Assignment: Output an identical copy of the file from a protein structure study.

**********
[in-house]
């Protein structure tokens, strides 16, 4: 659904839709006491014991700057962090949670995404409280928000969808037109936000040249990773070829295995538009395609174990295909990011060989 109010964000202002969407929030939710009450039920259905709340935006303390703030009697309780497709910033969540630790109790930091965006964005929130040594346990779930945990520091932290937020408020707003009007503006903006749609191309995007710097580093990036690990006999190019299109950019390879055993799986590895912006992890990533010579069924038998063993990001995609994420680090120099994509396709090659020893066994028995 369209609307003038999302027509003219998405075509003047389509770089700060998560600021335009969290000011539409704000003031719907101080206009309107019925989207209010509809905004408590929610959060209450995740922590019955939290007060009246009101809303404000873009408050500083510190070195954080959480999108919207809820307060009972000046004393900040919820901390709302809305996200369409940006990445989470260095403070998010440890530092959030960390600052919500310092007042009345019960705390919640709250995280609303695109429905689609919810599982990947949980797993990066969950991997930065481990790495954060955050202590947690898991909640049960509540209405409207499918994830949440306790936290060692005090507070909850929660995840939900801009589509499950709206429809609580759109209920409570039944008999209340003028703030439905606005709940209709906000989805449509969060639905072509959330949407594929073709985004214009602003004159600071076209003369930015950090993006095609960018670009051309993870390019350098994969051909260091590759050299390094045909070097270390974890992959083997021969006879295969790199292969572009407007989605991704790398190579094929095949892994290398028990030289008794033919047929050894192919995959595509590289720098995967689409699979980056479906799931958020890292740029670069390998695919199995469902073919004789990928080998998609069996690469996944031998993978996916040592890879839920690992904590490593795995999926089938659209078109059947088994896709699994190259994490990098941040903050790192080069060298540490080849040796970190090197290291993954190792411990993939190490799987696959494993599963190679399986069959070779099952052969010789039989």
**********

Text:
[in-house]
């Protein structure tokens, strides 16, 4: 659904839709006491014991700057962090949670995404409280928000969808037109936000040249990773070829295995538009395609174990295909990011060989 109010964000202002969407929030939710009450039920259905709340935006303390703030009697309780497709910033969540630790109790930091965006964005929130040594346990779930945990520091932290937020408020707003009007503006903006749609191309995007710097580093990036690990006999190019299109950019390879055993799986590895912006992890990533010579069924038998063993990001995609994420680090120099994509396709090659020893066994028995 369209609307003038999302027509003219998405075509003047389509770089700060998560600021335009969290000011539409704000003031719907101080206009309107019925989207209010509809905004408590929610959060209450995740922590019955939290007060009246009101809303404000873009408050500083510190070195954080959480999108919207809820307060009972000046004393900040919820901390709302809305996200369409940006990445989470260095403070998010440890530092959030960390600052919500310092007042009345019960705390919640709250995280609303695109429905689609919810599982990947949980797993990066969950991997930065481990790495954060955050202590947690898991909640049960509540209405409207499918994830949440306790936290060692005090507070909850929660995840939900801009589509499950709206429809609580759109209920409570039944008999209340003028703030439905606005709940209709906000989805449509969060639905072509959330949407594929073709985004214009602003004159600071076209003369930015950090993006095609960018670009051309993870390019350098994969051909260091590759050299390094045909070097270390974890992959083997021969006879295969790199292969572009407007989605991704790398190579094929095949892994290398028990030289008794033919047929050894192919995959595509590289720098995967689409699979980056479906799931958020890292740029670069390998695919199995469902073919004789990928080998998609069996690469996944031998993978996916040592890879839920690992904590490593795995999926089938659209078109059947088994896709699994190259994490990098941040903050790192080069060298540490080849040796970190090197290291993954190792411990993939190490799987696959494993599963190679399986069959070779099952052969010789039989």